The portal enables patients to self-serve, ultimately making intake that much easier by encouraging them to complete forms and questionnaires in advance, anytime at their convenience. Presumably, there’d be a “notifier” for alerts to patients about items to be read and completed, for reviewing laboratory/imaging results, and more.
And, the portal can accommodate secure, online payments for any outstanding balances, copayments, and as mentioned above, for telemedicine sessions either in advance, or as they’re completed.
Having a portal is a natural mobility adjunct along with telemedicine and remote patient monitoring, especially as remote connectivity and engagement is now more important than ever.
4. Patient Appointment Reminder Texts
This mobility piece has a number of different applications. In its most powerful form, texting is directly connected (integrated or embedded) to the scheduler for reminding patients through their devices about upcoming in-office or telemedicine sessions.
Patient reminders also double as a revenue and efficiency-enhancing feature by keeping reception areas at capacity and with telemedicine sessions intact as scheduled. Being interactive, patients are able to reply to their texts in order to confirm or cancel. Either of those reply types would be automatically inserted into the patients’ appointments on the scheduler.
Cancellations can be quickly called to reschedule, while patients with future appointments may be able to fill-in openings on the schedule. Ideally, texts can be produced in multiple languages, and contain specific instructions for the appointment such as directions to the office location.
Texts are also excellent as patient-due reminders. Patients can be linked to the portal, if one is used, for making “on the spot” payments through the portal.
Implement Remote Healthcare Today
In a growing remote world, it is important to take all the necessary steps to help your patients feel supported and accounted for. Even if your practice isn’t negatively impacted by coronavirus, these engagement and connectivity tools can help keep patient's engaging with your practice and getting the support they need.
To learn more about remote healthcare services, visit our telemedicine page.
About Marc Klar
Marc has years (decades, actually) of experience in medical software sales, marketing, and management.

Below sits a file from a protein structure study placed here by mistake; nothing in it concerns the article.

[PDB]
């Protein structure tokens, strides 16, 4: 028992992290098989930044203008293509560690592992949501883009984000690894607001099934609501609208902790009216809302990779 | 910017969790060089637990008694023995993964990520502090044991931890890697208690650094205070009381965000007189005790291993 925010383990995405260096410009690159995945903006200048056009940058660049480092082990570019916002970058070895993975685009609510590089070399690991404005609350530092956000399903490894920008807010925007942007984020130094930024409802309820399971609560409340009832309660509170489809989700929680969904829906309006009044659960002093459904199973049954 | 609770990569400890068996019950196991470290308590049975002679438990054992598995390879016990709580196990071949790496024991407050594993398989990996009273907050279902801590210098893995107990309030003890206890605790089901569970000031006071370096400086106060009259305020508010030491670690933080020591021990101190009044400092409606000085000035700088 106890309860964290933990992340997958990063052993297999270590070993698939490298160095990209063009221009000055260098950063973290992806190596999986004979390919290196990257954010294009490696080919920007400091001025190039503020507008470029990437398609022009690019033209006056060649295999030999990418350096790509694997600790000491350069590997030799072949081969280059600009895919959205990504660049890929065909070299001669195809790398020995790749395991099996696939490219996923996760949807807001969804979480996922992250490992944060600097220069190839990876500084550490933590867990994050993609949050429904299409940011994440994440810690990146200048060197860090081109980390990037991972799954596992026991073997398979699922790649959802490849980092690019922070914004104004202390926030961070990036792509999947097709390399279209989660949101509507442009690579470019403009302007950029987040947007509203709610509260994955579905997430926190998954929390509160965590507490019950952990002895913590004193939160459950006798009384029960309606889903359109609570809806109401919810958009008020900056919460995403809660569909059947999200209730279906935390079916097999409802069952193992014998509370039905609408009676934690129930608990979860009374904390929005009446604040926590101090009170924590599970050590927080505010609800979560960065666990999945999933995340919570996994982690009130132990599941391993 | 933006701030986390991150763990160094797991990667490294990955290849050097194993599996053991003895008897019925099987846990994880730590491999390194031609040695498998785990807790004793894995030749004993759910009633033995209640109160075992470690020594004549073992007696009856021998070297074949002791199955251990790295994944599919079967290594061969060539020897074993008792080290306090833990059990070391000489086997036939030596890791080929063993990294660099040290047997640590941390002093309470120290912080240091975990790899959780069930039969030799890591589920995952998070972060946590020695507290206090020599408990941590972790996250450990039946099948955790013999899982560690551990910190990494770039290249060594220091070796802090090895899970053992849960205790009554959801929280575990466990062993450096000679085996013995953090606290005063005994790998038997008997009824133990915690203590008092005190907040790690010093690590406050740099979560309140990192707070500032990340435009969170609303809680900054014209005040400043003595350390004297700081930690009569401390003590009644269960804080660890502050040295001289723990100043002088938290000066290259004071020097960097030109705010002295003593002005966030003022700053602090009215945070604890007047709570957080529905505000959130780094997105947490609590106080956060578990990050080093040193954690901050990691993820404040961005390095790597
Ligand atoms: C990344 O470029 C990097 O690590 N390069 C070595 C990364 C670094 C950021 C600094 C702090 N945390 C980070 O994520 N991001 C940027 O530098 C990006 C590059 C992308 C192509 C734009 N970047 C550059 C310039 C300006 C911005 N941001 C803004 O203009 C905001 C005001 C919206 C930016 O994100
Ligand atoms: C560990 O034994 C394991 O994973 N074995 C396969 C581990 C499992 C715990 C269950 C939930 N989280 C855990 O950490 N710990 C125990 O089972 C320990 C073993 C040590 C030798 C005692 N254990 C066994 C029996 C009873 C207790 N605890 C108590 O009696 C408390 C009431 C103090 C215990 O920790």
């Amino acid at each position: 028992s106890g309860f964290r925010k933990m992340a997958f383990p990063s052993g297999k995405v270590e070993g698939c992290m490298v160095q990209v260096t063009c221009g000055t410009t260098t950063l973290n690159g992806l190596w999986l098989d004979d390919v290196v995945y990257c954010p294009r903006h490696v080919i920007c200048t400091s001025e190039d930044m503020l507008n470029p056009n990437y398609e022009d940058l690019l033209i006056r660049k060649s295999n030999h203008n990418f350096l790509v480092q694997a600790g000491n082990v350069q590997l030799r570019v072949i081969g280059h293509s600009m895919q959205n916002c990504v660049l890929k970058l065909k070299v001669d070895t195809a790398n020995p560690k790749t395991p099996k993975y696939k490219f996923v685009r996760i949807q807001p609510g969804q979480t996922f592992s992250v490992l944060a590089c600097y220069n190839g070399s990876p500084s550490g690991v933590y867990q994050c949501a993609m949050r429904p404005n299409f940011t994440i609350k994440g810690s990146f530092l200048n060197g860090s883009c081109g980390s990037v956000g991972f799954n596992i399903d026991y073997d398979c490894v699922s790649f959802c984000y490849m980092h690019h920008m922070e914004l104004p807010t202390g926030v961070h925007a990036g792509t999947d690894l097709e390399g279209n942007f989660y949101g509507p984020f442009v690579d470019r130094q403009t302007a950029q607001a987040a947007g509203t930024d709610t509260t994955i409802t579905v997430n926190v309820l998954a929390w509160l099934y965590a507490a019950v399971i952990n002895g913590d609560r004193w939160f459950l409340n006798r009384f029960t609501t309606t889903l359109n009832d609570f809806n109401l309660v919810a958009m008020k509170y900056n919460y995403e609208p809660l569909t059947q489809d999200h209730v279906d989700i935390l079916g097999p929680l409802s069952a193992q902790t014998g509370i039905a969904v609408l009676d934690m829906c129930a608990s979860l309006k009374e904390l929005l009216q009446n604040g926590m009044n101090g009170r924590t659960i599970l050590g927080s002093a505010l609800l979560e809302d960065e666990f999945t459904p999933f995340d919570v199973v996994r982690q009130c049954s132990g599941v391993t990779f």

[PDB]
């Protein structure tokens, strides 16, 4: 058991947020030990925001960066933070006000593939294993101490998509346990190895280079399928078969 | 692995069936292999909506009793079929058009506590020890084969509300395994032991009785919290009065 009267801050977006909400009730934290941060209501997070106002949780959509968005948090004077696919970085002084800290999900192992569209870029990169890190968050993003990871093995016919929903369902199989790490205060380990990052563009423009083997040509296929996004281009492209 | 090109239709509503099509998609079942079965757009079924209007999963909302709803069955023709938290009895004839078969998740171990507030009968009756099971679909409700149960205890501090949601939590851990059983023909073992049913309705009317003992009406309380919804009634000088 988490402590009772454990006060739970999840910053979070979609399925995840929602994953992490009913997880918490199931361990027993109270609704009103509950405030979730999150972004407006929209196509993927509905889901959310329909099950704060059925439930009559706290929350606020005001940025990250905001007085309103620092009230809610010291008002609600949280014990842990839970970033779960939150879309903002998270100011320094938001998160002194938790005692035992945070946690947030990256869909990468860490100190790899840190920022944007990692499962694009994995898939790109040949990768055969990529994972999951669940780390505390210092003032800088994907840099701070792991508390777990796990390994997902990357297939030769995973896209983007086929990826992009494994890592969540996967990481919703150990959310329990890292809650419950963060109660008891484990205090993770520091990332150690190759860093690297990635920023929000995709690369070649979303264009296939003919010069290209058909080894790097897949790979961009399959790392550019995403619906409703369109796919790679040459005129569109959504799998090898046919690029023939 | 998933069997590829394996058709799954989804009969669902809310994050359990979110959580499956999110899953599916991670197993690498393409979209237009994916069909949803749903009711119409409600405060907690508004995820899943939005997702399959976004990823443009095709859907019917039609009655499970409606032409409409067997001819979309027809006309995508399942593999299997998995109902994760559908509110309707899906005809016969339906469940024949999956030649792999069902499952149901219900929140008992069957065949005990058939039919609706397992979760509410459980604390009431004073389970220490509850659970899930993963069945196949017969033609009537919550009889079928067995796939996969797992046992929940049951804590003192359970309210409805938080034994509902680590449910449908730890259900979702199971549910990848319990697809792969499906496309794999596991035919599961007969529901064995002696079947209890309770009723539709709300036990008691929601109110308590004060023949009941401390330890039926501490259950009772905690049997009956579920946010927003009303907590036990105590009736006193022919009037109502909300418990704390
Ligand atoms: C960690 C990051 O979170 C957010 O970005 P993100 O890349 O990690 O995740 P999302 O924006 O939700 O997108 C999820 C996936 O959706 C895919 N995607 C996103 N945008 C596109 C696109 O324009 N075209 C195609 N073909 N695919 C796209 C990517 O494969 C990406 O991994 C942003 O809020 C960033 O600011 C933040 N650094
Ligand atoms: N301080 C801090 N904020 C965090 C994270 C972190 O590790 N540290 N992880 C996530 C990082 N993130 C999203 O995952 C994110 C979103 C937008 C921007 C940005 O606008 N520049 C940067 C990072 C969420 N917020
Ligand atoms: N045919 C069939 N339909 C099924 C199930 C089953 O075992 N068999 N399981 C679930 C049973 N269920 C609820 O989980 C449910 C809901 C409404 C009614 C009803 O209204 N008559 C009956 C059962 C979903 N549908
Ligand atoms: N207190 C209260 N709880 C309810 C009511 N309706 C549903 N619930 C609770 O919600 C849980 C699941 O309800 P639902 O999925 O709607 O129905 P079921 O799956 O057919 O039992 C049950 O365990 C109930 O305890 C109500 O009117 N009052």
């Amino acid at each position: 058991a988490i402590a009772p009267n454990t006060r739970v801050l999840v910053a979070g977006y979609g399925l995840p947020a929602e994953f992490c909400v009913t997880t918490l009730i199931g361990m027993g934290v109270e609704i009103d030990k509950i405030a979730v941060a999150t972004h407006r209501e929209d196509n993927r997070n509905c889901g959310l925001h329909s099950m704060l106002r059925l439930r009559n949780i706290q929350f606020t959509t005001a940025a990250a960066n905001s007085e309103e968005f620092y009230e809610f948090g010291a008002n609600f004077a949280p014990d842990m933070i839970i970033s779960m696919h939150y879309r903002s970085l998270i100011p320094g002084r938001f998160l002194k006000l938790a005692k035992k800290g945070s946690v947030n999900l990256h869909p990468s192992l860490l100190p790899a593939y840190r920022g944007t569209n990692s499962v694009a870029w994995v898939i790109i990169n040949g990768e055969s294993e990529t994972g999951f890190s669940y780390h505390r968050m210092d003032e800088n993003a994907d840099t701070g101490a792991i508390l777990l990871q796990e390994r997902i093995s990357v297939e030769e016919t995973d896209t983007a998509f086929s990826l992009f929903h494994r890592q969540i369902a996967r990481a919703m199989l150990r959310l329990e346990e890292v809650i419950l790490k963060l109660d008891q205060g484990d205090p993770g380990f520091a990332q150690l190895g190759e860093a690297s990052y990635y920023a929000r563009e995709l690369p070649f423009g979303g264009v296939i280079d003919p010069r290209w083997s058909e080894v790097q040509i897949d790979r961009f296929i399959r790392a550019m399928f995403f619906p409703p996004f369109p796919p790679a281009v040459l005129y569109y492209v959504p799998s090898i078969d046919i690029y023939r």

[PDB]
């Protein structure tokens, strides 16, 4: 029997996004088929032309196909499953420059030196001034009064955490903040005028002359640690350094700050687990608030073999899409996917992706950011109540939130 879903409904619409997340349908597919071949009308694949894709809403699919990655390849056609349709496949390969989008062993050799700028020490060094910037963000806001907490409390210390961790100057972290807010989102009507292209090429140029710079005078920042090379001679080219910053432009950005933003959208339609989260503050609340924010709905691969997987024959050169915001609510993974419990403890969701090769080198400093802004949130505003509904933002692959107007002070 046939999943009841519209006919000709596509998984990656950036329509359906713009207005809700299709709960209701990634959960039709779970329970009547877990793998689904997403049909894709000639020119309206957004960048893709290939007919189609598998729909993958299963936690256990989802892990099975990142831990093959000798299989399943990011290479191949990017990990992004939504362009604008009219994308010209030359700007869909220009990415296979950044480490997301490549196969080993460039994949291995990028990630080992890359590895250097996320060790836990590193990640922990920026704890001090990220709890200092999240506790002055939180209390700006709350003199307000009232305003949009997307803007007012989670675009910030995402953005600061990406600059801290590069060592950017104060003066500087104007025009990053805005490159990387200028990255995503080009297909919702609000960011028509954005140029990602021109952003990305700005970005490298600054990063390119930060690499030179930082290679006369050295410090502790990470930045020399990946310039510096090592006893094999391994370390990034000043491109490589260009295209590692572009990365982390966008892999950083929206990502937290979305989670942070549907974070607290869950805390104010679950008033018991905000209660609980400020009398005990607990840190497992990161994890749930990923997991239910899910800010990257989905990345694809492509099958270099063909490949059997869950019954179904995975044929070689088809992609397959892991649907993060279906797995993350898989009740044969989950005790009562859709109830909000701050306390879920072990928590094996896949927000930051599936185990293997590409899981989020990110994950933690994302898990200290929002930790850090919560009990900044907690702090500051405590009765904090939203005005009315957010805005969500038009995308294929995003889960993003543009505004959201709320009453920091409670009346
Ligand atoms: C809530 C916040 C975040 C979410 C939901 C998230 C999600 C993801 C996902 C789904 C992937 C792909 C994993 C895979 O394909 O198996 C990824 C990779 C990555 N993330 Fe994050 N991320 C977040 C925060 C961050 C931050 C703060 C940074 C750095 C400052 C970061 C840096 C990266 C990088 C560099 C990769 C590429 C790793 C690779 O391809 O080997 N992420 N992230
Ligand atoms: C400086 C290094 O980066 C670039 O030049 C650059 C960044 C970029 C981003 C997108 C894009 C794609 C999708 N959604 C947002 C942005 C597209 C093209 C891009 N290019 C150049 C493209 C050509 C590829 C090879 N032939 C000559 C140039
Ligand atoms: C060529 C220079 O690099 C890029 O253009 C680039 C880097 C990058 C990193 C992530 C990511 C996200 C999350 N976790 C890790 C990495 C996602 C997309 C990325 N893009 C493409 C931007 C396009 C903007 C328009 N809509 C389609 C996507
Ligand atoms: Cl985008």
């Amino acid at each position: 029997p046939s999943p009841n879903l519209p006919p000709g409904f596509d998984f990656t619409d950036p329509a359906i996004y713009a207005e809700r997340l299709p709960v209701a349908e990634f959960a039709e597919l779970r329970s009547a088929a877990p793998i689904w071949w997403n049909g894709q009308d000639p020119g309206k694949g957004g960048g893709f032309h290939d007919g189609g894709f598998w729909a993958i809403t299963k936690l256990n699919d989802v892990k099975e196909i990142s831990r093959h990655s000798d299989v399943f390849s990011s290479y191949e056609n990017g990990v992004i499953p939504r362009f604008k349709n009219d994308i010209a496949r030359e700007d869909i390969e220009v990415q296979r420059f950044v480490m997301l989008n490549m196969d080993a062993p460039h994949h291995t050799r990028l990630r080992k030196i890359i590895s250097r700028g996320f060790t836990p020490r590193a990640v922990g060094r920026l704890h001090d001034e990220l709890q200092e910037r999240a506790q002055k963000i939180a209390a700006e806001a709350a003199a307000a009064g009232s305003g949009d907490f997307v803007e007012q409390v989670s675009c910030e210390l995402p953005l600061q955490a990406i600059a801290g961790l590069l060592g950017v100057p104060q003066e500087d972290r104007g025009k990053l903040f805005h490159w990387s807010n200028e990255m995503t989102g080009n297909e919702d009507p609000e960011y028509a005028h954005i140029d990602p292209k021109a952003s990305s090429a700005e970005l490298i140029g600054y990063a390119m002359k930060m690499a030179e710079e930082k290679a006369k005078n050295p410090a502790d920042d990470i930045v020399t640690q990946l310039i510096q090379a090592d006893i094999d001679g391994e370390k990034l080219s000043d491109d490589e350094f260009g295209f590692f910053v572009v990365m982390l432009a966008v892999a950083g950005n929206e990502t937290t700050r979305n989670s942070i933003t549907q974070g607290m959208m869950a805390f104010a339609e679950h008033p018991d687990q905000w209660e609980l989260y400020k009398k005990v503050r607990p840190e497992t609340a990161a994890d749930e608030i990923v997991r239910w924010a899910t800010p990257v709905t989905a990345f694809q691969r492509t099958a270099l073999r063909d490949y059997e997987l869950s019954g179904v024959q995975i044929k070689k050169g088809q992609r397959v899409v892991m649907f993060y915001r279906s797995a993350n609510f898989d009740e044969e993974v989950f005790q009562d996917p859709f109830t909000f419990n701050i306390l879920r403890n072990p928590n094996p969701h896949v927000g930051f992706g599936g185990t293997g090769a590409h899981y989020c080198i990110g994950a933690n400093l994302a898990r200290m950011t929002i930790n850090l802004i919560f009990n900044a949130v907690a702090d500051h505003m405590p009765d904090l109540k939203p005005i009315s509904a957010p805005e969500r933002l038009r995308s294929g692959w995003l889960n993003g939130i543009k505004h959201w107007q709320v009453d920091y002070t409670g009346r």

As Vice President of Marketing, Marc oversees the entire marketing effort for ADS (the MedicsCloud Suite) and ADS RCM (MedicsRCM).
Among other things, Marc enjoys writing (he’s had articles published in a number of healthcare industry newsletters and on websites), reading, cooking, and performing comedy which sometimes isn’t funny for him or his audience.
Marc is an accomplished drummer, has studied with some of the top jazz drummers in NYC, today plays with two jazz big bands, was in the 199th Army Band, and has taught drumming at several music schools.
Marc’s free mental acuity exercises:
Pick up a pair of drumsticks (not from a turkey), chopsticks, or knitting needles if you can still find those. You could also tap with your index fingers just to get the feel of it: Right Left Right Right / Left Right Left Left. Get to the point where you can keep repeating that at your fastest speed for five minutes without a mishap. The secret is in allowing the sticks to bounce vs. hard tapping with rigid wrists. This rudiment is called a “paradiddle.”
Next: tap 7 times with the left hand/stick then 7 times right. Without stopping do 6 taps left and right, then 5 each, etc. until you get to 1 each, then up to 2 each, then 3 then 4 up to 7 and back again a little faster. It’ll get interesting when you’re down to 3 each, 2 each, 1 each, 2 each, 3 each.
“Stick” with these and you’ll have accomplished something great for brain/hand/eye.
Next: read our ADS and ADS RCM blogs, ebooks and whitepapers. They’ll stimulate your brain as well.